“It is a very challenging and technical course, one of the few remaining courses in Ireland that is pretty much as it was. It has jumps and flat outstretches, hills and undulations, twists and bends.”
Asked why she give up around 20 hours a week, every week, she says: “I do if for the competitors, to give them a chance to live their dream. There are many times when I think I must be mad in the head but when they get off the bike, when they’ve just come round the Tandragee 100 course for the very first time, their eyes are wide and they’re grinning from ear to ear and it’s a mixture of adrenalin and excitement and fear in there too.”
As interim deputy director of human resources with the Southern Health Trust, Anne believes there are lots of skills to be learnt by being involved in a club.
“It definitely helped me – you had to learn to negotiate with people. It’s also about listening to people, encouraging them to bring forward their ideas, encouraging and motivating and appreciating them,” she says.
“I have such admiration and pride for all the volunteers, for the amazing job they do. That gives me satisfaction, that I am part of this amazing team. It’s also something lovely for the local community. Local residents and landowners let us use their land, and some even get involved and volunteer.”
The motorbiking world has also enabled her to meet people from all different walks of life, united by their common love of sport, as well as racing greats such as Joey Dunlop, Ryan Farquhar and Ray McCullough.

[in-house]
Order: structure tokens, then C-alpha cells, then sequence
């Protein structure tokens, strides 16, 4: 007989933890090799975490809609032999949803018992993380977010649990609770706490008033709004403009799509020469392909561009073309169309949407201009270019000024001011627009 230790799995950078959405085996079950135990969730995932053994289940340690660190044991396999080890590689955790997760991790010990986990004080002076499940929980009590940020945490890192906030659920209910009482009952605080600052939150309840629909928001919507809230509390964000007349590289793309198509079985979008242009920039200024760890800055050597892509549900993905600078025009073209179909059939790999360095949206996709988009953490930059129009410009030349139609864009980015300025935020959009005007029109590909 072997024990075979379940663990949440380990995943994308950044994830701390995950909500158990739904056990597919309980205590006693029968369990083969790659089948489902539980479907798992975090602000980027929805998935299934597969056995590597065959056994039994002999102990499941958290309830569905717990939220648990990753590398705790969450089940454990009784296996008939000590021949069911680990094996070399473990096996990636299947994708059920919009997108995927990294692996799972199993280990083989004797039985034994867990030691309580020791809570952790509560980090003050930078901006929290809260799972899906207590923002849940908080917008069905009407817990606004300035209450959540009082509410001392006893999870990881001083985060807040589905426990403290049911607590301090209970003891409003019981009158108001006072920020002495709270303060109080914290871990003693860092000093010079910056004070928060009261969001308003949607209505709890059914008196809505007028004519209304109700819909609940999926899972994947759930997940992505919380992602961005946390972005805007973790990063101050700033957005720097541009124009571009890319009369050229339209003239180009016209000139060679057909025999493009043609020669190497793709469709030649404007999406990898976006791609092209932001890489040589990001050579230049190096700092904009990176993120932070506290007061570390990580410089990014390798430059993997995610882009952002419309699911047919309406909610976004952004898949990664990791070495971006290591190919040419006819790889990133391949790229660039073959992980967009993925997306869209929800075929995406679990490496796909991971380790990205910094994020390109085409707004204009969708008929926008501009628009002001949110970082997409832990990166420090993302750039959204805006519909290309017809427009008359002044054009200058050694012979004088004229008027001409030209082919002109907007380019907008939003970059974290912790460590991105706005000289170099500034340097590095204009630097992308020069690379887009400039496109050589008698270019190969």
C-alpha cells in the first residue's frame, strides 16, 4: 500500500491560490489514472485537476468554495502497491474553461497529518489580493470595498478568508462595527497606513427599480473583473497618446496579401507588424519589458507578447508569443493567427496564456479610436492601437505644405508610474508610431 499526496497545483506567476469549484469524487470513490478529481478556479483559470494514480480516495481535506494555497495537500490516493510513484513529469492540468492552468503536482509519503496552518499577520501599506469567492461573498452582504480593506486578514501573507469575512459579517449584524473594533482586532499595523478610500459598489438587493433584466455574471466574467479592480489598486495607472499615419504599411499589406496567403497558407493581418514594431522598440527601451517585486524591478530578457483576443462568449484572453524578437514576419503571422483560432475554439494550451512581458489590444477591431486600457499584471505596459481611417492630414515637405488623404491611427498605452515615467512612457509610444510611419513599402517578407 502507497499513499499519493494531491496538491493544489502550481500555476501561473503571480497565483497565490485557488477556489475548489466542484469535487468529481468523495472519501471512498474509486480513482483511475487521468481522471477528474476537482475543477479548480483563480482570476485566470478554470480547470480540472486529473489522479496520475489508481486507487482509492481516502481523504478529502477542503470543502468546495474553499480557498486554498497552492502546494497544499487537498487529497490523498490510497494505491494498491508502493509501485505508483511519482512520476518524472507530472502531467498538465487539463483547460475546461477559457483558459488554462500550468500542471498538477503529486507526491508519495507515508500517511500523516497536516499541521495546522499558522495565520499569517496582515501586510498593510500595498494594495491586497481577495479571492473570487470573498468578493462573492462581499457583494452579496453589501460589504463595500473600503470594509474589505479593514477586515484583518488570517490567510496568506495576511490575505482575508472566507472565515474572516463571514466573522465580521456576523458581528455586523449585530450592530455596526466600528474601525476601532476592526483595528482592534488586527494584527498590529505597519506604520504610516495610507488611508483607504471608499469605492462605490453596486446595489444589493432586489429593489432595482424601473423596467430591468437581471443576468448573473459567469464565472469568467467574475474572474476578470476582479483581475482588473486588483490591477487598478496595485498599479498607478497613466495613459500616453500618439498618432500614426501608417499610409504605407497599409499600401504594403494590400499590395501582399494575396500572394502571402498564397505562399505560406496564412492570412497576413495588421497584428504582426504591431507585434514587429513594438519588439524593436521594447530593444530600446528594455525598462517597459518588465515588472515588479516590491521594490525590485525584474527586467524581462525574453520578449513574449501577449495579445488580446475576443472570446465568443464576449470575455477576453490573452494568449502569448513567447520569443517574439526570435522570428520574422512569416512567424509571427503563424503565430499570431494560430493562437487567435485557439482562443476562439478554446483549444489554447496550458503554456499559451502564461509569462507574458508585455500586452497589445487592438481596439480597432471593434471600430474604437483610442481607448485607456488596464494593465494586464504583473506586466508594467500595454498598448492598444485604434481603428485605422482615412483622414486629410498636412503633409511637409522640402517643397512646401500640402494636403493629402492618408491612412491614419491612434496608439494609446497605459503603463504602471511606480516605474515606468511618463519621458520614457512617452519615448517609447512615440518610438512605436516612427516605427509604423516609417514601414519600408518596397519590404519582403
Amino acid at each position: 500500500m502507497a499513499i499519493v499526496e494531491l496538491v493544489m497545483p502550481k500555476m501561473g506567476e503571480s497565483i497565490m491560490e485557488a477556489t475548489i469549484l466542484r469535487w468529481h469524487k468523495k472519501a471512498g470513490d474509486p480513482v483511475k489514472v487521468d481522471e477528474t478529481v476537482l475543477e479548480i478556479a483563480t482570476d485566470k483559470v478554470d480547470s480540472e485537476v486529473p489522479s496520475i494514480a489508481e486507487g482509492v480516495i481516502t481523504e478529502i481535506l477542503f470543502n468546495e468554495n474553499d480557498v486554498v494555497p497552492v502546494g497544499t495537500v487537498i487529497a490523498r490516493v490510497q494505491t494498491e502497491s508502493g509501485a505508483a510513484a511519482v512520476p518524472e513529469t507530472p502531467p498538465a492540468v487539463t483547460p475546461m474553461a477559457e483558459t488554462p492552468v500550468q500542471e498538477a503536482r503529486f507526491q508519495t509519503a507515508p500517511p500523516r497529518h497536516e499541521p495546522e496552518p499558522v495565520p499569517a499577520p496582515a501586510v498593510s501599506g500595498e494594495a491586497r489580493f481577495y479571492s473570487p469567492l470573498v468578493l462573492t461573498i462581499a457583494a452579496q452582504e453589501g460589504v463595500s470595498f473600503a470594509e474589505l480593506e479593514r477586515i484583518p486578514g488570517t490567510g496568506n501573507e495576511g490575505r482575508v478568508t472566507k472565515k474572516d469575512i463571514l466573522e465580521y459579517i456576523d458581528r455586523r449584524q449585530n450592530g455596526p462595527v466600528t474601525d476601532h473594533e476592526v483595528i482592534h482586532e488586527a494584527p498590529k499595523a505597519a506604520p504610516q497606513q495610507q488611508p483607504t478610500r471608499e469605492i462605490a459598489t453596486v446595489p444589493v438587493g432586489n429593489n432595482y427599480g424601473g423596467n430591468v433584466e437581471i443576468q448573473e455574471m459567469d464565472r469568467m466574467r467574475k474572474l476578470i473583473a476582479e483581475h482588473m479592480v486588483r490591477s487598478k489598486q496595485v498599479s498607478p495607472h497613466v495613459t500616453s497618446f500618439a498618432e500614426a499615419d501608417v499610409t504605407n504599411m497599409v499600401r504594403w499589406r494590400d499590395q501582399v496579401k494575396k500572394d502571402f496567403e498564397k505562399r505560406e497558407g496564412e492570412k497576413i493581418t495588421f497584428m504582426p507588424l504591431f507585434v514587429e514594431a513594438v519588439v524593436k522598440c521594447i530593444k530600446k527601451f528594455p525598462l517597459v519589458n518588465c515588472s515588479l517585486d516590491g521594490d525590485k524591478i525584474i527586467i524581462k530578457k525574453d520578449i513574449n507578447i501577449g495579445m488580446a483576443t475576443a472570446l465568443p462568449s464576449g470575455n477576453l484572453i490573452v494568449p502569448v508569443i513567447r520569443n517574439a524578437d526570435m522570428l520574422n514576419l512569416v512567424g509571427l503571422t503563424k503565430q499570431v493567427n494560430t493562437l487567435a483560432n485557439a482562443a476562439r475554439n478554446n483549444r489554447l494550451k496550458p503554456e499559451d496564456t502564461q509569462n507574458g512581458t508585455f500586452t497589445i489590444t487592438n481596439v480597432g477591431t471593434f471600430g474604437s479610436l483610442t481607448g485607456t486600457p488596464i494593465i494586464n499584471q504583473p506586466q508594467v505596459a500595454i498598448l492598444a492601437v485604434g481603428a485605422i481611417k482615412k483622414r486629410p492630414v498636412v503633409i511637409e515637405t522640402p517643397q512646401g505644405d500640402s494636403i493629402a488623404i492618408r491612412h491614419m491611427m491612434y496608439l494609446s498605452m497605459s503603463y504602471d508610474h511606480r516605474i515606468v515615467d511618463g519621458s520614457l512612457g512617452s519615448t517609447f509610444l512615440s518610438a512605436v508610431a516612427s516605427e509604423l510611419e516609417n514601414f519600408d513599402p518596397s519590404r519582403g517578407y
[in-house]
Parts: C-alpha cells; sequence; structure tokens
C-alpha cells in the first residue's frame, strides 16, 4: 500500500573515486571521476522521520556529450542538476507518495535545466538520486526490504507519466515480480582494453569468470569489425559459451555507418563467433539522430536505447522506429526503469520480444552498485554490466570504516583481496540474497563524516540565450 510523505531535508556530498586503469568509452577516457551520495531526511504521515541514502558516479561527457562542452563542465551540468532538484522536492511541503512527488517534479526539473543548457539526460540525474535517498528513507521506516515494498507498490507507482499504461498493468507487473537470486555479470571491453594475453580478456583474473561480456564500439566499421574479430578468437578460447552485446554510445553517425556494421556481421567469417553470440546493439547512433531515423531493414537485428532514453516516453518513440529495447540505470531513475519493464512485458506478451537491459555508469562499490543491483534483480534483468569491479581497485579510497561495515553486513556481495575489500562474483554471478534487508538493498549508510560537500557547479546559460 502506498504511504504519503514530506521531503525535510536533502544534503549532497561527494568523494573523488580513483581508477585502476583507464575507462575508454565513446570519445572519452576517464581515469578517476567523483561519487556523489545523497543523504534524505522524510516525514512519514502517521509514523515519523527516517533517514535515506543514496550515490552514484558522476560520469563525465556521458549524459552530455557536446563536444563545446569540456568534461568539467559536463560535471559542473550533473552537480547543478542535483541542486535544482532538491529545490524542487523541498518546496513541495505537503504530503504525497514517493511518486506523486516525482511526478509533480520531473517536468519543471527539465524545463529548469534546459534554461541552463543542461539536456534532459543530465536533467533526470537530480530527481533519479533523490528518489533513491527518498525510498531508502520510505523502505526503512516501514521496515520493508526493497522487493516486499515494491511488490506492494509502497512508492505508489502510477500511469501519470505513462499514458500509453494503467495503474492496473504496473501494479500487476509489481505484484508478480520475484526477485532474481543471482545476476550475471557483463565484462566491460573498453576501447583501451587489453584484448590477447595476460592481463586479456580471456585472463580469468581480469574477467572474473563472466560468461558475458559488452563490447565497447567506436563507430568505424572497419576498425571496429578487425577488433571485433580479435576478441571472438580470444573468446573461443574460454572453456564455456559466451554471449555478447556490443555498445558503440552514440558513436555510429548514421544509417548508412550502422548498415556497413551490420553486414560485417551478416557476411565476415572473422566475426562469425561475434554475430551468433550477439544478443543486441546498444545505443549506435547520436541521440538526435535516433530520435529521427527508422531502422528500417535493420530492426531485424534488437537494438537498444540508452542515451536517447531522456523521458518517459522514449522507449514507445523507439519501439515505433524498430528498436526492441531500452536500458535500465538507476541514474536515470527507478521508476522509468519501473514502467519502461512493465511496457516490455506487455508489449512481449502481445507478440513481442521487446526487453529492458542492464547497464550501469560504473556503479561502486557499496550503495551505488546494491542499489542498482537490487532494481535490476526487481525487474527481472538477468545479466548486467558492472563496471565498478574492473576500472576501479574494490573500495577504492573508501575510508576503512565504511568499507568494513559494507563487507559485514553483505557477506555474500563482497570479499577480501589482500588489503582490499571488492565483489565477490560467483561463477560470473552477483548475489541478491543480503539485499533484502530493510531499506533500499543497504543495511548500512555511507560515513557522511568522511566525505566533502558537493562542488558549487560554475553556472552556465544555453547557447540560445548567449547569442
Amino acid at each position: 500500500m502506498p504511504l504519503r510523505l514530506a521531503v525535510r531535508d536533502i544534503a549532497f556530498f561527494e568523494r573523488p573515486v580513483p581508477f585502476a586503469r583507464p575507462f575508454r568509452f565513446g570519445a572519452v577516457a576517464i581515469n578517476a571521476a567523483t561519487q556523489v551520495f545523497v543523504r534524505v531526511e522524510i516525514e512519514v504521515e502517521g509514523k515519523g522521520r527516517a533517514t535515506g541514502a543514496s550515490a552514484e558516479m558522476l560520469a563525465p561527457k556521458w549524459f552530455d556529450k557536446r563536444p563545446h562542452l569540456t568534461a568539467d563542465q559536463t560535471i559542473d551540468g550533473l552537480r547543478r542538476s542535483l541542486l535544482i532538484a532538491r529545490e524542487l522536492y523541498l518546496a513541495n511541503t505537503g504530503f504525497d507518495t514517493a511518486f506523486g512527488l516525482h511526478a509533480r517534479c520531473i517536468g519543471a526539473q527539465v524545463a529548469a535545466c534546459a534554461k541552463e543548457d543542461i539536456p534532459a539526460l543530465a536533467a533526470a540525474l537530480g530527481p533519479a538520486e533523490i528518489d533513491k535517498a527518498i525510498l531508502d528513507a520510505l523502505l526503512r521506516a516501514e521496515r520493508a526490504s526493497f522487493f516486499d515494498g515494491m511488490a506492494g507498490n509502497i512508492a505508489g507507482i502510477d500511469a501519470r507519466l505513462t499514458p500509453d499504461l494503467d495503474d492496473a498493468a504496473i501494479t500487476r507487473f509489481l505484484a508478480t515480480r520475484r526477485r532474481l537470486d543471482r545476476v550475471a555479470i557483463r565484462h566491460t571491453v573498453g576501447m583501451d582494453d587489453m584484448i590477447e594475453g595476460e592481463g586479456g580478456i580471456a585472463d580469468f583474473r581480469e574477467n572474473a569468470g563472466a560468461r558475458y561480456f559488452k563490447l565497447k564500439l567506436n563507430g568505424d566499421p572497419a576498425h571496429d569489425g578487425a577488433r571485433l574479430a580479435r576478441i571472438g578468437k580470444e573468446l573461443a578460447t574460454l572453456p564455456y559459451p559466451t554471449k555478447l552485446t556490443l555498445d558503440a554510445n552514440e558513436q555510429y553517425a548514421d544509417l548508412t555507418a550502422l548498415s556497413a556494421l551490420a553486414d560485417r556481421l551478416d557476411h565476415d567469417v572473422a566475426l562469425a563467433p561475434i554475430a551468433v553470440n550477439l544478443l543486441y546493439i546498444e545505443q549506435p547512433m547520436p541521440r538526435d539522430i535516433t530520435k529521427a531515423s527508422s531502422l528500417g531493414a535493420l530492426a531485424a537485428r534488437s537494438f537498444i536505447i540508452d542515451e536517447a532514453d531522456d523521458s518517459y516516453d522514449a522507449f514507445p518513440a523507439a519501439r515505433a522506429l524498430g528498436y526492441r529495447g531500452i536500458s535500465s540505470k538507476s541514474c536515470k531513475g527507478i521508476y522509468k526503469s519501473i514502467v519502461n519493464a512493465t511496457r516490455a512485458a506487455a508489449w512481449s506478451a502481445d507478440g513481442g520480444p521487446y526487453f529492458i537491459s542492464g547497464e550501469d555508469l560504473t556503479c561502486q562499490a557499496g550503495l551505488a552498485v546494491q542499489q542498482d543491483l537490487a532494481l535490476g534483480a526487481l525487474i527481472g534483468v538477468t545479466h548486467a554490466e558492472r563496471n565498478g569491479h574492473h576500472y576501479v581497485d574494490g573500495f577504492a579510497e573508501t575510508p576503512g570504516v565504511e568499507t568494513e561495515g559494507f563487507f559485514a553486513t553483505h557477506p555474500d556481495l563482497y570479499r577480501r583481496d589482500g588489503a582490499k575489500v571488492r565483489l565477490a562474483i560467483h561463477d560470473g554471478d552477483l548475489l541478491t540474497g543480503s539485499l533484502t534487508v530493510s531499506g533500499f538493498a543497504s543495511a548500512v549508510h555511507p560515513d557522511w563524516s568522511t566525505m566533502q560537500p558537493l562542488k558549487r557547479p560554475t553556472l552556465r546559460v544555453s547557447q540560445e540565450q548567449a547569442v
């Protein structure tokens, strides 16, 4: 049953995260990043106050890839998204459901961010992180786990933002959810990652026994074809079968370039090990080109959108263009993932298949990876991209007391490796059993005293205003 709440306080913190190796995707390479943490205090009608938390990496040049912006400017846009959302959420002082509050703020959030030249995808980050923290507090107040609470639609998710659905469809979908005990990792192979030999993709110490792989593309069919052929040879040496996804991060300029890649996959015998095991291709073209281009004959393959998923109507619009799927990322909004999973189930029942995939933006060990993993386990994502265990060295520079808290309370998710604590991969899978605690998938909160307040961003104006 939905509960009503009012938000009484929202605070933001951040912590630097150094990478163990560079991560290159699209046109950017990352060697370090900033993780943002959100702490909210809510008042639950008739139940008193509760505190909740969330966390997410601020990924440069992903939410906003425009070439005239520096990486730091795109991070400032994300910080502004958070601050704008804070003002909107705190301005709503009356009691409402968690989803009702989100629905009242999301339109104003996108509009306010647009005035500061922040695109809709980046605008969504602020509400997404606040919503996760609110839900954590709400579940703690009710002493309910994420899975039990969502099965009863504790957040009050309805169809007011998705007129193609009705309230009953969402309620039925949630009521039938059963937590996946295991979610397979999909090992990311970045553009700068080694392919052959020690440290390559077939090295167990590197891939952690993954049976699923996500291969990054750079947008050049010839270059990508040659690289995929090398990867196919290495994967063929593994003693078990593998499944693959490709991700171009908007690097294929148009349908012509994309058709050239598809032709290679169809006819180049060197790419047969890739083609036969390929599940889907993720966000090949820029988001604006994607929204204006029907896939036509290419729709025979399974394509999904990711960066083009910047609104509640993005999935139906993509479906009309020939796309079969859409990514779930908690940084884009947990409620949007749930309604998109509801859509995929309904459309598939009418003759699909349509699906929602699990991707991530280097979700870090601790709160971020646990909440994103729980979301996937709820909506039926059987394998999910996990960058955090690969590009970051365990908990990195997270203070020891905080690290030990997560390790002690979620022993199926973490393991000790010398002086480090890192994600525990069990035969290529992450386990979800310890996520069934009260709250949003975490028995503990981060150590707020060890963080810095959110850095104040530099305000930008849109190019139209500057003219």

As for the risks involved, Anne believes you can’t completely remove all risk from anything in life.
“Ultimately, it there was no racing, you would have the young people going out on the public road racing each other. But at least when you set up the course and you do the risk assessments and your have all the safety precautions put in place, you are making it as safe as is reasonably practical,” she says.
She also notes the many improvements and changes over the years such as newcomer practice sessions and the world-class medical team they have.
As for the future, Anne is hoping to pass the baton on at some point.
“There are so many roles for people to get involved in,” she adds. “I want to say a big thank you to all of our volunteers and sponsors. We have sponsors who have been with us for decades, almost from the first race, particularly our overall sponsors Siobhan and Gerry Rice from Around A Pound, who have even rolled up their sleeves and helped set up the course.
“We are also grateful to council and Tandragee 100 Supporters’ Club, as well as landowners and residents and our spectators who come and buy a programme which helps us fund the event.”
The club will also be running the only World Championship Motorsport event on the island of Ireland in 2023 with the hosting of the 2023 FIM World Sidecarcross Championship Grand Prix of Northern Ireland on July 21 and 22 at Redbrae Park, just off the old Temple 100 circuit near Saintfield.
Anyone wanting to get involved with the club or become a sponsor should contact Tandragee 100 website or Facebook group.